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|November 11, 2002|
The Rediff Profile/Dr Shaam P Sundar
M D Riti meets Shaam Sundar in Bangalore recently
If he spends a sleepless night because of uncomfortably hot weather, he does not just curse the temperature and move into an air-conditioned hotel room. Instead, he invents an effective and inexpensive air-conditioner that even a middle-class Indian can afford.
Or if his packed lunch turns rancid, again because of the heat, he does not just throw it away and eat at a dhaba instead. He quickly designs and fabricates a small tabletop refrigerator that can keep an executive's meal cool and crisp.
Meet Dr Shaam P Sundar, an inventor by profession, who now lives in Princeton, USA, but visits India every two or three months. He was in Bangalore recently looking for enterprising manufacturers in India to make one or two of his patented inventions, which he thinks would be especially suitable for India. The first is an air-conditioned canopy that can be placed over a double bed, which he has named Kool Komfort. The second is a small portable tabletop refrigerator cum heater, which he says can be easily manufactured and sold at a price of less than Rs 1000 apiece, which executives can keep on their desks to keep their lunch cold or even heated.
The bed air-conditioner, he says, can be manufactured at a cost of about Rs 7,000 apiece and sold for even Rs 9,000 apiece. It will consume only 250 watts of electricity, where a regular room air-conditioner consumes 1500 watts or more. It has a modular design for easy assembly, provides for circulation of outside atmospheric air inside the canopy and guarantees years of trouble free service.
It will be made of styrofoam board, each board 2 inches thick and four inches wide. The air-conditioner itself will weight just 20 kilograms and will consume just two kWh of power on an average night of eight hours of sleep. This is the extent of detail to which Sundar goes, taking care to build a perfectly working prototype of all his inventions, before he attempts to get manufacturers interested in them.
Dr Sundar was born in Periyapatna village near Mysore. He migrated to the US in the 1960s, and taught engineering in Ohio State University for two decades before he quit the teaching profession to become a full-time inventor. He now heads his own firm, Inventions Oasis Inc, in Princeton. He lives with his wife in Princeton as his two grown-up children live away from home.
Many of his simple inventions, like a bulb saver, and a socket that conserves energy, are being made and sold in the US for less than 10 dollars! Another product is the electronic ovulation monitor, a microprocessor-based thermometer-like device that tells a woman whether she is about to ovulate or whether a viable egg is already present in her body at any given time. The design of this last product has been patented, but it is yet to be converted into a product for sale.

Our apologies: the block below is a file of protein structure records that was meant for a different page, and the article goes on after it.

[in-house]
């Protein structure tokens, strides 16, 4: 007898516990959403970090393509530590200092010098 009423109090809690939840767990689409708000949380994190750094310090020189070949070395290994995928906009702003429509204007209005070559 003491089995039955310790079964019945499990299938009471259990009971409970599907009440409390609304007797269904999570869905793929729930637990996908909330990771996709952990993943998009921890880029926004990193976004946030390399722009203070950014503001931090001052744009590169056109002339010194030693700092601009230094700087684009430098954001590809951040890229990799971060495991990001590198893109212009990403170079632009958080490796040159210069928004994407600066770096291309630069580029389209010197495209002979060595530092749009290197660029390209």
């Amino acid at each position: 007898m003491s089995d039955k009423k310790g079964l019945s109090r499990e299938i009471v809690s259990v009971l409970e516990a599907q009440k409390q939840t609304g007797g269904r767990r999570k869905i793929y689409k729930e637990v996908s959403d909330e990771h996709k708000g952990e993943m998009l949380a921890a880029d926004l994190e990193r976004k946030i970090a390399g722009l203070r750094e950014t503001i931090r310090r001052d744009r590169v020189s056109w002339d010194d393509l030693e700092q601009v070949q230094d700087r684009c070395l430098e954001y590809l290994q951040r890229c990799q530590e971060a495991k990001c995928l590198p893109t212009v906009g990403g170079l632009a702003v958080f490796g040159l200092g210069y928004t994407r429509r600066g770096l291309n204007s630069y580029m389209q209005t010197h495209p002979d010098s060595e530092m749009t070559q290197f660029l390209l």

An electronic ice cube called U B Cool, again being made and sold by an American company, is a small gadget that becomes as cold as ice in a few moments, and is meant to help athletes, and even women with hormone trouble, to cool off. "I invented that when I came across women who complained of hot flushes," he explains. "It is chemical-free and easy to operate." Many of these gadgets use a basic microchip, which cools and heats rapidly. This is a technology originally developed by the National Aeronautical Space Agency.
Just about any problem can set Dr Sundar's inventor's mind ticking. For example, on his recent visit to Bangalore, he stayed for a few days with his brother, a professor in an agricultural university here, and saw what a backbreaking job harvesting sugarcane was. He promptly came up with a scheme whereby a single person can harvest eight acres of sugarcane all alone, without bending over even once. His concept for this invention involves a diesel engine, and the gizmo he envisages should not cost more than Rs 5,000 to Rs 6,000 apiece.
"An inventor is often like a starving artist," says Dr Sundar. "I am able to support my family and myself on my past savings, the royalties I get from products based on my inventions, and the sale of some of my patents. The US is an ideal place for inventors, because the federal government helps to bring inventors and manufacturers together frequently."
When he quit academics almost a decade ago, he thought that he too might become a millionaire, like some of the men who had made millions by manufacturing and selling his original designs. But this has still not happened. "That's okay by me, because I am comfortably off, and I wake up every morning simply loving my life, because I am doing what I like best, that is, inventing something new almost every day."
Image: Rahil Shaikh
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